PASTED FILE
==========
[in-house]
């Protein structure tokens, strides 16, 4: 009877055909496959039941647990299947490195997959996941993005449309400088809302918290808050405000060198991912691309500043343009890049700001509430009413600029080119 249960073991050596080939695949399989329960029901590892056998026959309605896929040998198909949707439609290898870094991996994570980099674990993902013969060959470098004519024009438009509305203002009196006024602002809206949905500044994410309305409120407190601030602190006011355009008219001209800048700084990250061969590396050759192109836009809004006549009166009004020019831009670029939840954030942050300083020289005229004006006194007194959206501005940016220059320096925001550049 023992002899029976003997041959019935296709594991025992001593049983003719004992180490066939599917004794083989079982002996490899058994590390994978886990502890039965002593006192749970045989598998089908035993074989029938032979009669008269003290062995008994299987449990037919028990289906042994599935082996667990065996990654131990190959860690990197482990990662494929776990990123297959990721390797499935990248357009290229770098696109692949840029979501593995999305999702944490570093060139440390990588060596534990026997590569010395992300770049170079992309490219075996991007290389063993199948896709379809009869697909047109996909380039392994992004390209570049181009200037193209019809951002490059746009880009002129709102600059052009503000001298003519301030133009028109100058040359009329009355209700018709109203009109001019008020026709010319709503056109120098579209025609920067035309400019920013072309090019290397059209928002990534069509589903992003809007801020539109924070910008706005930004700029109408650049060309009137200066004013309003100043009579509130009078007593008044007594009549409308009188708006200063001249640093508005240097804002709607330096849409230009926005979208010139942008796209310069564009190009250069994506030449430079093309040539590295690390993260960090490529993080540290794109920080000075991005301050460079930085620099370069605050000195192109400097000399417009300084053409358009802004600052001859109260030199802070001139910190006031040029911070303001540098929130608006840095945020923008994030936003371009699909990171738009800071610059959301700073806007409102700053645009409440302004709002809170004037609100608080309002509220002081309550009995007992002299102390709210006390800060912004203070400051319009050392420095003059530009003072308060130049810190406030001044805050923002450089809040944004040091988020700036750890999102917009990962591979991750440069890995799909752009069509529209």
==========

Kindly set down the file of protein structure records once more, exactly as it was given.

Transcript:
[in-house]
């Protein structure tokens, strides 16, 4: 009877055909496959039941647990299947490195997959996941993005449309400088809302918290808050405000060198991912691309500043343009890049700001509430009413600029080119 249960073991050596080939695949399989329960029901590892056998026959309605896929040998198909949707439609290898870094991996994570980099674990993902013969060959470098004519024009438009509305203002009196006024602002809206949905500044994410309305409120407190601030602190006011355009008219001209800048700084990250061969590396050759192109836009809004006549009166009004020019831009670029939840954030942050300083020289005229004006006194007194959206501005940016220059320096925001550049 023992002899029976003997041959019935296709594991025992001593049983003719004992180490066939599917004794083989079982002996490899058994590390994978886990502890039965002593006192749970045989598998089908035993074989029938032979009669008269003290062995008994299987449990037919028990289906042994599935082996667990065996990654131990190959860690990197482990990662494929776990990123297959990721390797499935990248357009290229770098696109692949840029979501593995999305999702944490570093060139440390990588060596534990026997590569010395992300770049170079992309490219075996991007290389063993199948896709379809009869697909047109996909380039392994992004390209570049181009200037193209019809951002490059746009880009002129709102600059052009503000001298003519301030133009028109100058040359009329009355209700018709109203009109001019008020026709010319709503056109120098579209025609920067035309400019920013072309090019290397059209928002990534069509589903992003809007801020539109924070910008706005930004700029109408650049060309009137200066004013309003100043009579509130009078007593008044007594009549409308009188708006200063001249640093508005240097804002709607330096849409230009926005979208010139942008796209310069564009190009250069994506030449430079093309040539590295690390993260960090490529993080540290794109920080000075991005301050460079930085620099370069605050000195192109400097000399417009300084053409358009802004600052001859109260030199802070001139910190006031040029911070303001540098929130608006840095945020923008994030936003371009699909990171738009800071610059959301700073806007409102700053645009409440302004709002809170004037609100608080309002509220002081309550009995007992002299102390709210006390800060912004203070400051319009050392420095003059530009003072308060130049810190406030001044805050923002450089809040944004040091988020700036750890999102917009990962591979991750440069890995799909752009069509529209």